Pressure injury (PI) has replaced the former nomenclature pressure ulcer, a change initiated by the National Pressure Ulcer Advisory Panel (NPUAP) however, substitutes such as pressure ulcers, decubitus ulcers, and bedsores will continue to be used by many. Increased knowledge and awareness of PIs has lead to a decline in their overall prevalence. A review of the most common risk factors, including two risk factor assessment tools, the Braden scale and the Cubbin & Jackson are presented. Diagnosing PIs must be a methodical, meticulous process in order to accurately document and monitor their progression and improvement. In 2016 the NPUAP revised the definitions as well as the stages of PIs incorporating the etiology and anatomical features present or absent in each stage of injury. Treatment strategies such as managing co-morbidities, nutrition optimization, and pain management are important aspects to consider in treating PIs in addition to thorough wound care cleansing and debridement. Highlighted are the various effective debridement options such as surgical sharp, mechanical, autolytic, enzymatic and larval debridement. Wound dressing alternatives, their advantages, disadvantages, indications and contraindications are all are mentioned. Concluding the chapter are pressure injury rates of healing, prognosis and surgical indications.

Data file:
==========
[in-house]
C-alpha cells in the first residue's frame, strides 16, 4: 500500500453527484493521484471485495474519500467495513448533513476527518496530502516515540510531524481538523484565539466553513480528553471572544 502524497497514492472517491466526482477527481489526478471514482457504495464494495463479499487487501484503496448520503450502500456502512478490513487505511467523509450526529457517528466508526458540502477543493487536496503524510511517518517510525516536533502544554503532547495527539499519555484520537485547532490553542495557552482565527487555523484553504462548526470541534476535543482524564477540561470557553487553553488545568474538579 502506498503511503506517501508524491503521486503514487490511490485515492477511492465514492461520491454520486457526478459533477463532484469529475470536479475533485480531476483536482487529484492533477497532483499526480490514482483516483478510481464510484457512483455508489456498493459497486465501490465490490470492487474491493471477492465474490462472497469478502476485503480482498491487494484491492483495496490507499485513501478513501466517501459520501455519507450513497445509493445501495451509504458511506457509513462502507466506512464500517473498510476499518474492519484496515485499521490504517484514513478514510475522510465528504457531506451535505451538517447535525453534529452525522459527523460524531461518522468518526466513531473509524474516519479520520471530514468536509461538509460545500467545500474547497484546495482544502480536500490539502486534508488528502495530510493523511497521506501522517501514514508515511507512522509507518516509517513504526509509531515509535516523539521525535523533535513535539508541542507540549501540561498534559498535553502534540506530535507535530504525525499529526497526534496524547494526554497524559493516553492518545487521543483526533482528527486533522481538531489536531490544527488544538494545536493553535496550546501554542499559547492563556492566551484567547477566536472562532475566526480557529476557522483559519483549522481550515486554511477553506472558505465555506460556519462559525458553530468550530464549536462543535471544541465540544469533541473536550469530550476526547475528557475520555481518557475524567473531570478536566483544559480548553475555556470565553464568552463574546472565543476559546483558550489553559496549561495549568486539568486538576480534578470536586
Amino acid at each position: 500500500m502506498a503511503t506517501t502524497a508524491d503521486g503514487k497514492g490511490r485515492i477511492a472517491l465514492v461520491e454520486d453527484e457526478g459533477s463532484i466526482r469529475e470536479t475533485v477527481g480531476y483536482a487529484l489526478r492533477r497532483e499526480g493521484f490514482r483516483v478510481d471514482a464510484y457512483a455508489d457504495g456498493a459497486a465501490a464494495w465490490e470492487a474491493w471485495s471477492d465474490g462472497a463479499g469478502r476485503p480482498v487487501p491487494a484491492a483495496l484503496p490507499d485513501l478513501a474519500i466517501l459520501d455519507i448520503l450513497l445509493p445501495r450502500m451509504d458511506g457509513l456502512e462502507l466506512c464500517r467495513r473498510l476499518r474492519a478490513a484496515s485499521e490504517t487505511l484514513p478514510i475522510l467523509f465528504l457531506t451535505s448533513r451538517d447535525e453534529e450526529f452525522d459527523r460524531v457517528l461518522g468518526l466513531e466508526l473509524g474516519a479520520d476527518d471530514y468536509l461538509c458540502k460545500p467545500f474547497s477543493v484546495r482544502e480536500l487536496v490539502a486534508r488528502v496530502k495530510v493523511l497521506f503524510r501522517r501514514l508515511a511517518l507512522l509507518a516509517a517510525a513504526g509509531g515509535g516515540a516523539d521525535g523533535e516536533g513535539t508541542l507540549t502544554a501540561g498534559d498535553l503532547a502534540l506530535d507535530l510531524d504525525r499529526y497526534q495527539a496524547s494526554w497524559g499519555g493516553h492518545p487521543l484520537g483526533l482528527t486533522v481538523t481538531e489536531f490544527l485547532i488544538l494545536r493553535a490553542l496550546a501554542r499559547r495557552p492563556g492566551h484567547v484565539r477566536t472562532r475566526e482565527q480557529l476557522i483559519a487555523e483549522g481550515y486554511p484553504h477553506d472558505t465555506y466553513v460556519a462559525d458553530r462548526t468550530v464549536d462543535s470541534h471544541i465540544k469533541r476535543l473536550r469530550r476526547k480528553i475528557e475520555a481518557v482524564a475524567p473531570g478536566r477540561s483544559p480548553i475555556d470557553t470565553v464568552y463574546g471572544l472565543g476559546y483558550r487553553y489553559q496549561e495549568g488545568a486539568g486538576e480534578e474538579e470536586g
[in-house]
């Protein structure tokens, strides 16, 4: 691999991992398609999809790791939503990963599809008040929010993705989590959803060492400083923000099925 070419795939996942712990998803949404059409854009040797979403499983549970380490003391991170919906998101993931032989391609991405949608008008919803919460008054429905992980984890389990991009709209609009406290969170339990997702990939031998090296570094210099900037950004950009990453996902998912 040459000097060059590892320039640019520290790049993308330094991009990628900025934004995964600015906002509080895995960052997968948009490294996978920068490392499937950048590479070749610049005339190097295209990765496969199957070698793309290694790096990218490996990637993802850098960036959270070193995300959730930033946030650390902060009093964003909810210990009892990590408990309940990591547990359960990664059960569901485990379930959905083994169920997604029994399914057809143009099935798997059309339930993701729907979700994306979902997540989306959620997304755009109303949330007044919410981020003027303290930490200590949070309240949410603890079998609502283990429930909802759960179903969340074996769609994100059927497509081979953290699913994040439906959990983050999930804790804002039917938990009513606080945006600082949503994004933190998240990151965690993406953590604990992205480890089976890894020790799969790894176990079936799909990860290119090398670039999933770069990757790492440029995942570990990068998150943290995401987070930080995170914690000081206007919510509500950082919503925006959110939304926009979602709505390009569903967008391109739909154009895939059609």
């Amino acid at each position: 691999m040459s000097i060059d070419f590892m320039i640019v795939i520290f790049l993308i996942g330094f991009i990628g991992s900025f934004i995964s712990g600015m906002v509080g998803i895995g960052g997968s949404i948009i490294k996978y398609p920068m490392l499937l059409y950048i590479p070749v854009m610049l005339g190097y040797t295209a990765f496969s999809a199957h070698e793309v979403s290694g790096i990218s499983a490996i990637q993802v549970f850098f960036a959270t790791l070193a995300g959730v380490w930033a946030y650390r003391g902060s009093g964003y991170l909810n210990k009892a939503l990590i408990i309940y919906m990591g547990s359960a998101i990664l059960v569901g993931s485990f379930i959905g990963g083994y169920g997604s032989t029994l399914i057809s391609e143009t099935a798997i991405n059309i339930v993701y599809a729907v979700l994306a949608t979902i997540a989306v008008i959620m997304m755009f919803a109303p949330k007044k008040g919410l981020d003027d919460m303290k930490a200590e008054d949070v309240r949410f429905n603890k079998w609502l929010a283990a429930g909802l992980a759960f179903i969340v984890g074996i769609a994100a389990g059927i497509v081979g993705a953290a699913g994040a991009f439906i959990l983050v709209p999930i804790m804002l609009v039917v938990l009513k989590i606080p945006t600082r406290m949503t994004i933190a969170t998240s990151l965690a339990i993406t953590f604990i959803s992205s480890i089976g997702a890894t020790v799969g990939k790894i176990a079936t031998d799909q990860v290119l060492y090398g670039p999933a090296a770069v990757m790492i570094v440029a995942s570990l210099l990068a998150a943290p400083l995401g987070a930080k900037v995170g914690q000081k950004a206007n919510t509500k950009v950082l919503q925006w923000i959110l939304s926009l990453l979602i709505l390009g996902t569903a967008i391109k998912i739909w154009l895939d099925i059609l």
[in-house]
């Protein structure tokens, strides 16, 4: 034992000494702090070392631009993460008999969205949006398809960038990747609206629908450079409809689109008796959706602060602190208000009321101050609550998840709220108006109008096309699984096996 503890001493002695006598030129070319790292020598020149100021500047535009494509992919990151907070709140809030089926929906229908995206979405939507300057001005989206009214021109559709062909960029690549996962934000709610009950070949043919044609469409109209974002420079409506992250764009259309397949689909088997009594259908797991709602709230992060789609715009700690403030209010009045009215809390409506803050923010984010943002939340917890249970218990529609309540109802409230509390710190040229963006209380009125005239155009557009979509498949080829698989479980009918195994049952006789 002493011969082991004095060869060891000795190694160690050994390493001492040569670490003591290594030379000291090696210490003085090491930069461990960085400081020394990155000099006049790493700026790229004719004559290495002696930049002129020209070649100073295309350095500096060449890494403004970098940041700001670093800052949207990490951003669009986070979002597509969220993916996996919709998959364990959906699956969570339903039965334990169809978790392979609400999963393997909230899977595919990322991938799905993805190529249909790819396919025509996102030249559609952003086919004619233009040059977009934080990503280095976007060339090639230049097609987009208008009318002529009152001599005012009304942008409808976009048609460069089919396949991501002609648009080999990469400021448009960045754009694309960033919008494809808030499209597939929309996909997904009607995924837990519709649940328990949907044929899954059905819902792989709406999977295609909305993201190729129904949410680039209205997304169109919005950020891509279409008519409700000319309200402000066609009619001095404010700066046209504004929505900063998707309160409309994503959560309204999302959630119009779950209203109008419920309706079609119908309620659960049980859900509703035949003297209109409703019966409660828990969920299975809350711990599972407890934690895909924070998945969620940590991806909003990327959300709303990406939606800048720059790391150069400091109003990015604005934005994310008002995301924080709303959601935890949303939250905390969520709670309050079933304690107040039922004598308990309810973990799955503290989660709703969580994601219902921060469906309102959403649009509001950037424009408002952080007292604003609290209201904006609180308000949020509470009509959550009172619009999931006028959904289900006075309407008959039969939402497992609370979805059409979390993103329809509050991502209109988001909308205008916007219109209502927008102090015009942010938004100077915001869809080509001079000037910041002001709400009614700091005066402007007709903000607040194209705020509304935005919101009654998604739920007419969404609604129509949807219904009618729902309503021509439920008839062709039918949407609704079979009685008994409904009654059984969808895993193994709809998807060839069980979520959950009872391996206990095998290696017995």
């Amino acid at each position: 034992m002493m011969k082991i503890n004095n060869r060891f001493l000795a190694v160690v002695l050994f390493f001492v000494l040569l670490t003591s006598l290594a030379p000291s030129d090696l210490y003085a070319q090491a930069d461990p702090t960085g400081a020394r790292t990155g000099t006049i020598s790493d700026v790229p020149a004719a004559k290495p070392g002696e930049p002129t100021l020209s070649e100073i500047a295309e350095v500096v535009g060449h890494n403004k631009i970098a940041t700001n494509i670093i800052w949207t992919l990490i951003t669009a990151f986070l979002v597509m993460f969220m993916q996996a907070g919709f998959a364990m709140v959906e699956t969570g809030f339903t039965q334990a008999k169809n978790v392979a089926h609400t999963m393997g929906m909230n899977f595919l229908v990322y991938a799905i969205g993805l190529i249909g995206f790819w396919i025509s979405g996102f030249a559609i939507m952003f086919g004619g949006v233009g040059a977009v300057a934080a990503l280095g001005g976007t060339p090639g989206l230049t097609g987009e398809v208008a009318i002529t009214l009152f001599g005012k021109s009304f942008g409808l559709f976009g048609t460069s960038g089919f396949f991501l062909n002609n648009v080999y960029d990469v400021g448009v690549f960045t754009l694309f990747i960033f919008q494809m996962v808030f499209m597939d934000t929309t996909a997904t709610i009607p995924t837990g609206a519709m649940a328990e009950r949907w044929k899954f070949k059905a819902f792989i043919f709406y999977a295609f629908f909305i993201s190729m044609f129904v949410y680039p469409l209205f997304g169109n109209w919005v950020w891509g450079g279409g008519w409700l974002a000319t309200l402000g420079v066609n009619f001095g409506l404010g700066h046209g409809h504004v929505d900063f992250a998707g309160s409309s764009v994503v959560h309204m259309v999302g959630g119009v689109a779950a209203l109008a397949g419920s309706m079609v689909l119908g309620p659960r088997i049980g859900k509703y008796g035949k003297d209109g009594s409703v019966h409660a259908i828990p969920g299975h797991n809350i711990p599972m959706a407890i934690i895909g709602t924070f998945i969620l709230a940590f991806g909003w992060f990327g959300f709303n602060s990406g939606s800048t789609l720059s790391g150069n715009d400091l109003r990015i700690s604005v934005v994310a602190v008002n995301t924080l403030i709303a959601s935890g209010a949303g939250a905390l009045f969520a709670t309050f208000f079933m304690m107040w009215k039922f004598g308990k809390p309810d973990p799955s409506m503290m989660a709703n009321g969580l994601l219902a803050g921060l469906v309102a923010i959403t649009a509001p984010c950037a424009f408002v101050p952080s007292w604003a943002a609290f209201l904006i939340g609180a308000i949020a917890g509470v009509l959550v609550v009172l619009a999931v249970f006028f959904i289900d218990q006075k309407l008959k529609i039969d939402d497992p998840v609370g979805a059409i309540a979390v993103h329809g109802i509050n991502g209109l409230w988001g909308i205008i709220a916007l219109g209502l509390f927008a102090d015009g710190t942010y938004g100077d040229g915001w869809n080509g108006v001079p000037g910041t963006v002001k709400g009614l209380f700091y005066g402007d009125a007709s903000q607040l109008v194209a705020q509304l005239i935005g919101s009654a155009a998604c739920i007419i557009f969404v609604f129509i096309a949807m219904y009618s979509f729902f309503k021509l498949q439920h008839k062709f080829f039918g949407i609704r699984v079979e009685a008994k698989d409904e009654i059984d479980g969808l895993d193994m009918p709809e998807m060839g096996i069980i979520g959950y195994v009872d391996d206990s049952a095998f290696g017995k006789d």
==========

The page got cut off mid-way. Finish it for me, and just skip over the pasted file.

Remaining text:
Part of the book: Vignettes in Patient Safety